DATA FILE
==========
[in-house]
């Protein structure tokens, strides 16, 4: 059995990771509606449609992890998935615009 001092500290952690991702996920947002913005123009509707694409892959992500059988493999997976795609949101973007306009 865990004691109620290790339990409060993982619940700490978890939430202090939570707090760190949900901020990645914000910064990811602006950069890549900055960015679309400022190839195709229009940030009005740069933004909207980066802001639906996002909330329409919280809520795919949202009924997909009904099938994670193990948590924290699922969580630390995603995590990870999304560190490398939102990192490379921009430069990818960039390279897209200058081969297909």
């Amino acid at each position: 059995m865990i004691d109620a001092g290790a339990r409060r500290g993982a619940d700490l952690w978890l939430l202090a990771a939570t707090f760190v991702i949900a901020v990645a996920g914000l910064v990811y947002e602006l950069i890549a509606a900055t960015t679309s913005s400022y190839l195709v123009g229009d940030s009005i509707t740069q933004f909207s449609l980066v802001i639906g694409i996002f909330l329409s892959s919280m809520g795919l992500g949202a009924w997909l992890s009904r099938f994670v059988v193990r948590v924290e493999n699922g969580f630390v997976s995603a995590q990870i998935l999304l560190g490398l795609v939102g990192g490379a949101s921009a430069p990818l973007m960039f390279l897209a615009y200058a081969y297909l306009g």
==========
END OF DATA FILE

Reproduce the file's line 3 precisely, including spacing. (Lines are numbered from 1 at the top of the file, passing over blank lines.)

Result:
């Amino acid at each position: 059995m865990i004691d109620a001092g290790a339990r409060r500290g993982a619940d700490l952690w978890l939430l202090a990771a939570t707090f760190v991702i949900a901020v990645a996920g914000l910064v990811y947002e602006l950069i890549a509606a900055t960015t679309s913005s400022y190839l195709v123009g229009d940030s009005i509707t740069q933004f909207s449609l980066v802001i639906g694409i996002f909330l329409s892959s919280m809520g795919l992500g949202a009924w997909l992890s009904r099938f994670v059988v193990r948590v924290e493999n699922g969580f630390v997976s995603a995590q990870i998935l999304l560190g490398l795609v939102g990192g490379a949101s921009a430069p990818l973007m960039f390279l897209a615009y200058a081969y297909l306009g």